Residential and business water use in San Diego County fell 12.8 percent during the first year of regional water shortages and mandatory water use restrictions, according to a report provided today to the San Diego County Water Authority Board of Directors.
The savings exceeded the 8 percent mandatory target that was in effect for July 2009 through June 2010. As a result of the region’s conservation success, the region will avoid financial penalties from the Metropolitan Water District of Southern California and the additional conserved water will be available to meet future needs. MWD, the Water Authority’s largest supplier, can penalize its customers for exceeding their designated allocations of MWD water supplies during times of shortage.
"The people of our region should be very proud of their efforts to save water over the last year,” said Claude A. “Bud” Lewis, Water Authority Board Chair. “Across the county, we have seen a strong commitment to becoming more efficient in how we use water.”
Businesses and residents used 498,500 acre-feet of water from July 2009 through June 2010 compared to 572,600 acre-feet during the previous 12 months, a reduction of 74,100 acre-feet. (An acre-foot is 325,900 gallons, enough to meet the needs of two single-family homes of four people for a year.)
Water Authority staff attributed the reduction in regional water use to several factors. In addition to water conservation efforts by residents and businesses, the ongoing economic recession and more rainfall this year in comparison to recent years helped lower demand. At Lindbergh Field, precipitation for the year was 10.55 inches - just below the long-term regional average of 10.77 inches.
Shortage conditions remain, however. This spring, MWD approved continuing current reductions in water deliveries to its member agencies, including the Water Authority, through June 2011.
In response, the Water Authority is continuing to reduce overall water deliveries to its 24 member retail agencies through June 2011. The region's Level 2 water use restrictions also remain in effect. Local shortage levels and restrictions vary by local agency. The Water Authority urges residents and businesses to contact their local water agency to learn about any restrictions that apply in their community.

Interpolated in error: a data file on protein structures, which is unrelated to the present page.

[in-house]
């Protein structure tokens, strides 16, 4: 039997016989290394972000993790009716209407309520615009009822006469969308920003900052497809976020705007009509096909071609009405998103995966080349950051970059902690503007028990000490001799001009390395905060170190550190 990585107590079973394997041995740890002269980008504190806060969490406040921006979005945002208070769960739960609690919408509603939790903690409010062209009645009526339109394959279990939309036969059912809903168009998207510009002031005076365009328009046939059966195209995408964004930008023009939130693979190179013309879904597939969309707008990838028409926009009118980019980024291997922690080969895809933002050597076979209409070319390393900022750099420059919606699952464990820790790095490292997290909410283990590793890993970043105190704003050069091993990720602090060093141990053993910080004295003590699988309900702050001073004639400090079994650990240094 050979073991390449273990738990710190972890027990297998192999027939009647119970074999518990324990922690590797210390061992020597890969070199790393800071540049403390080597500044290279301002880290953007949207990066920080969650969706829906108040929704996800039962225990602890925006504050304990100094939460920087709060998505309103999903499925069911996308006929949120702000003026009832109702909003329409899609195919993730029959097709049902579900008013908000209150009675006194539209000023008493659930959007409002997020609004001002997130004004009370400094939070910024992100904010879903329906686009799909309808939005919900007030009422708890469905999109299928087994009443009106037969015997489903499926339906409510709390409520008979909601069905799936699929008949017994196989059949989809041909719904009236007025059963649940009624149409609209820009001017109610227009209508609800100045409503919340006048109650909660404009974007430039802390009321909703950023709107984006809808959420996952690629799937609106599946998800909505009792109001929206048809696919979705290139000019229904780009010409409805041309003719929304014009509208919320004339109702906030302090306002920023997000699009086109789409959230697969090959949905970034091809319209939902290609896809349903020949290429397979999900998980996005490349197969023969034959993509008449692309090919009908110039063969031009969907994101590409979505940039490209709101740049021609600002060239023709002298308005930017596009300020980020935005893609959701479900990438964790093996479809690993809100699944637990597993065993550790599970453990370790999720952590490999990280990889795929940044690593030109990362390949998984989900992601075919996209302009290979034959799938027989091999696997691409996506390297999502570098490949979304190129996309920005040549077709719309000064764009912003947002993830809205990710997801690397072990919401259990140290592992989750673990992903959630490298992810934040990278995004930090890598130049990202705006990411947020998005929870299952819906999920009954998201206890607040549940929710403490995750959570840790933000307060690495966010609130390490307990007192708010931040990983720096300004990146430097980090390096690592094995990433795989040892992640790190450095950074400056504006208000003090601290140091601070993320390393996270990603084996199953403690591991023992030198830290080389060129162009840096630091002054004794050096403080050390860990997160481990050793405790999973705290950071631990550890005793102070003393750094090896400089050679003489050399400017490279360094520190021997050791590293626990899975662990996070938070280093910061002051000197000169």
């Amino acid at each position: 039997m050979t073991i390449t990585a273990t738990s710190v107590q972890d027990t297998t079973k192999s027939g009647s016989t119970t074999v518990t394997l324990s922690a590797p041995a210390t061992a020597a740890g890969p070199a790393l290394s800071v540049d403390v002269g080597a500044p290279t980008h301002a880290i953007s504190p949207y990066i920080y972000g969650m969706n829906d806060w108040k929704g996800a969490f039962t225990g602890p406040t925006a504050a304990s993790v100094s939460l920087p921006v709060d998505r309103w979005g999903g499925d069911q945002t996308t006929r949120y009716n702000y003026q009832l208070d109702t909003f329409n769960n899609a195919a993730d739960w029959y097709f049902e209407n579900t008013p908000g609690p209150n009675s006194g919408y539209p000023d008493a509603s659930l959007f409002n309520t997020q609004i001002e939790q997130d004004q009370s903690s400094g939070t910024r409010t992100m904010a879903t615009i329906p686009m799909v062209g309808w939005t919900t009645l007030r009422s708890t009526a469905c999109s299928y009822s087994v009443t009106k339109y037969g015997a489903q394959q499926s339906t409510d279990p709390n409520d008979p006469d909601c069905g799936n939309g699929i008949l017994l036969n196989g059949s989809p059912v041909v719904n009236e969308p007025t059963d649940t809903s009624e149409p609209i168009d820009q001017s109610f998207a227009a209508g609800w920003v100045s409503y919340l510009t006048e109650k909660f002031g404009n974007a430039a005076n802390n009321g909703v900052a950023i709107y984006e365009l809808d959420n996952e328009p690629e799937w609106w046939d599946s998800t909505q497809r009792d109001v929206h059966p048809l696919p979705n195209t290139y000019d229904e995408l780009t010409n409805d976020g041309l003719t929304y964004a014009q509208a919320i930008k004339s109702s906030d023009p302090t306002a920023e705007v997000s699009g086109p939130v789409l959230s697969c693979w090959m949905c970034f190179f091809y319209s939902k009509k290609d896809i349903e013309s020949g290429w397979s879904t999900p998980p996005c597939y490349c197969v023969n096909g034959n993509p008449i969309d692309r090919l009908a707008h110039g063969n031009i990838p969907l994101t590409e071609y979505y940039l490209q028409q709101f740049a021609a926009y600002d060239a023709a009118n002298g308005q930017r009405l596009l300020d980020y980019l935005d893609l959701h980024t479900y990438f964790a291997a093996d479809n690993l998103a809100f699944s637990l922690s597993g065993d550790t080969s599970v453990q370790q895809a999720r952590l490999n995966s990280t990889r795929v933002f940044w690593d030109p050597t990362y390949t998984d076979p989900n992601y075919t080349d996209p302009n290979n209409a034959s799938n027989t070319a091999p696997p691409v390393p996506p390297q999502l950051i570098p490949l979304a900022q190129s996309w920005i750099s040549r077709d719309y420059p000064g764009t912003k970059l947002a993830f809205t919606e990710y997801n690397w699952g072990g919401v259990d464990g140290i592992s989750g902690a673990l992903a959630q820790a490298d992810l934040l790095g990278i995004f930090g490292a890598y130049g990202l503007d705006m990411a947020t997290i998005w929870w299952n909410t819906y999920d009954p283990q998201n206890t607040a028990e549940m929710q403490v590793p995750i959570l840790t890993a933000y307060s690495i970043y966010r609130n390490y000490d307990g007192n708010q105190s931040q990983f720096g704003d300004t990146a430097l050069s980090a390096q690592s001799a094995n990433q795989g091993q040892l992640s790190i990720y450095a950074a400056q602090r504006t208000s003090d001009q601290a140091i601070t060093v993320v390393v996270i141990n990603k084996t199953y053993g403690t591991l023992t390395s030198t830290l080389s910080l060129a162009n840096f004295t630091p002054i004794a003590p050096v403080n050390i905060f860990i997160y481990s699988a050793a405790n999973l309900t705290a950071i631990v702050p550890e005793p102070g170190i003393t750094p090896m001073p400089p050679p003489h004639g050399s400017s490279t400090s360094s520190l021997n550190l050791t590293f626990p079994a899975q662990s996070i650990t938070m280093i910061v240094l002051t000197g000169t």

The Water Authority's long-term strategy to improve water supply reliability by diversifying the region's water supply portfolio is offsetting some of the cutbacks from MWD. The Water Authority's water transfer agreement with the Imperial Irrigation District, along with projects that lined the All-American and Coachella Canals in Imperial Valley, will provide nearly 165,000 acre-feet of additional supply this year. The Water Authority is also working with its member agencies to develop more local water supplies, such as groundwater and recycled water, to further reduce dependence on imported water.
Staff reported keeping regional water use at 8 percent or more below pre-cutback levels may be more difficult over the next 12 months because many climate models predict a drier, hotter “La Niña” weather pattern starting this summer, and because of the potential for improving economic conditions that may increase the demand for water.
Lewis said the region will need to sustain its water-savings efforts in order to meet ongoing water supply challenges and long-term water use targets.
"Regulatory restrictions are expected to continue to limit water deliveries from the Bay-Delta for the foreseeable future. In addition, new state law calls for per capita water use to be reduced 20 percent by 2020. These factors mean we must make efficient water use indoors and out a permanent part of our civic responsibility and personal lifestyle," Lewis said.